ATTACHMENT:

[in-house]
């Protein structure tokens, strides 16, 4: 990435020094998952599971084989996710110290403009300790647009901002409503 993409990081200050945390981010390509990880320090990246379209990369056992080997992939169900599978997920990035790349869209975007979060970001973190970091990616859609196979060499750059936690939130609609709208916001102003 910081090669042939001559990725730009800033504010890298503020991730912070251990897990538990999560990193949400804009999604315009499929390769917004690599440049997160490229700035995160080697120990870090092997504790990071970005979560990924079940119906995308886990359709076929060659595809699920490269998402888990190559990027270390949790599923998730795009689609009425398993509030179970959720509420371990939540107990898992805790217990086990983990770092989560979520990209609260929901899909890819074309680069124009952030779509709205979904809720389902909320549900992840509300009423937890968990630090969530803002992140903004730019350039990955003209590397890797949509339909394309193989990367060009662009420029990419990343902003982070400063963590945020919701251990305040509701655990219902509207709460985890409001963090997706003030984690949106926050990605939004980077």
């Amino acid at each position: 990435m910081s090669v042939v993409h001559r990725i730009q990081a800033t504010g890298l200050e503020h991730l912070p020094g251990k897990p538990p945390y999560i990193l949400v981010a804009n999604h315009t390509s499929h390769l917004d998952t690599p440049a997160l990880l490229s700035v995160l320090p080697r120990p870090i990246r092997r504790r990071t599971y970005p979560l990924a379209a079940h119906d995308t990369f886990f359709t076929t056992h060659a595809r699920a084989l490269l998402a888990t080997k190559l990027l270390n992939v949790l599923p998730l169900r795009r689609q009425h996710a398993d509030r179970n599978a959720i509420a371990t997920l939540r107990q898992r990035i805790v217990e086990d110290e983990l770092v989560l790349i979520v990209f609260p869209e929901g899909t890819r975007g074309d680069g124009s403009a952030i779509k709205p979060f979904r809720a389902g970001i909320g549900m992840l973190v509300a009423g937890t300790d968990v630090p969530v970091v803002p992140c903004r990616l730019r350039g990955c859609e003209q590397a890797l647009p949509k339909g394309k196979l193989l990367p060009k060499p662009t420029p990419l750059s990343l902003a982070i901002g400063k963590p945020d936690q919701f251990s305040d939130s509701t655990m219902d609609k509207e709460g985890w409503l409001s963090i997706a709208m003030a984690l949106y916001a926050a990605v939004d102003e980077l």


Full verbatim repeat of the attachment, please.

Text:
[in-house]
């Protein structure tokens, strides 16, 4: 990435020094998952599971084989996710110290403009300790647009901002409503 993409990081200050945390981010390509990880320090990246379209990369056992080997992939169900599978997920990035790349869209975007979060970001973190970091990616859609196979060499750059936690939130609609709208916001102003 910081090669042939001559990725730009800033504010890298503020991730912070251990897990538990999560990193949400804009999604315009499929390769917004690599440049997160490229700035995160080697120990870090092997504790990071970005979560990924079940119906995308886990359709076929060659595809699920490269998402888990190559990027270390949790599923998730795009689609009425398993509030179970959720509420371990939540107990898992805790217990086990983990770092989560979520990209609260929901899909890819074309680069124009952030779509709205979904809720389902909320549900992840509300009423937890968990630090969530803002992140903004730019350039990955003209590397890797949509339909394309193989990367060009662009420029990419990343902003982070400063963590945020919701251990305040509701655990219902509207709460985890409001963090997706003030984690949106926050990605939004980077």
């Amino acid at each position: 990435m910081s090669v042939v993409h001559r990725i730009q990081a800033t504010g890298l200050e503020h991730l912070p020094g251990k897990p538990p945390y999560i990193l949400v981010a804009n999604h315009t390509s499929h390769l917004d998952t690599p440049a997160l990880l490229s700035v995160l320090p080697r120990p870090i990246r092997r504790r990071t599971y970005p979560l990924a379209a079940h119906d995308t990369f886990f359709t076929t056992h060659a595809r699920a084989l490269l998402a888990t080997k190559l990027l270390n992939v949790l599923p998730l169900r795009r689609q009425h996710a398993d509030r179970n599978a959720i509420a371990t997920l939540r107990q898992r990035i805790v217990e086990d110290e983990l770092v989560l790349i979520v990209f609260p869209e929901g899909t890819r975007g074309d680069g124009s403009a952030i779509k709205p979060f979904r809720a389902g970001i909320g549900m992840l973190v509300a009423g937890t300790d968990v630090p969530v970091v803002p992140c903004r990616l730019r350039g990955c859609e003209q590397a890797l647009p949509k339909g394309k196979l193989l990367p060009k060499p662009t420029p990419l750059s990343l902003a982070i901002g400063k963590p945020d936690q919701f251990s305040d939130s509701t655990m219902d609609k509207e709460g985890w409503l409001s963090i997706a709208m003030a984690l949106y916001a926050a990605v939004d102003e980077l």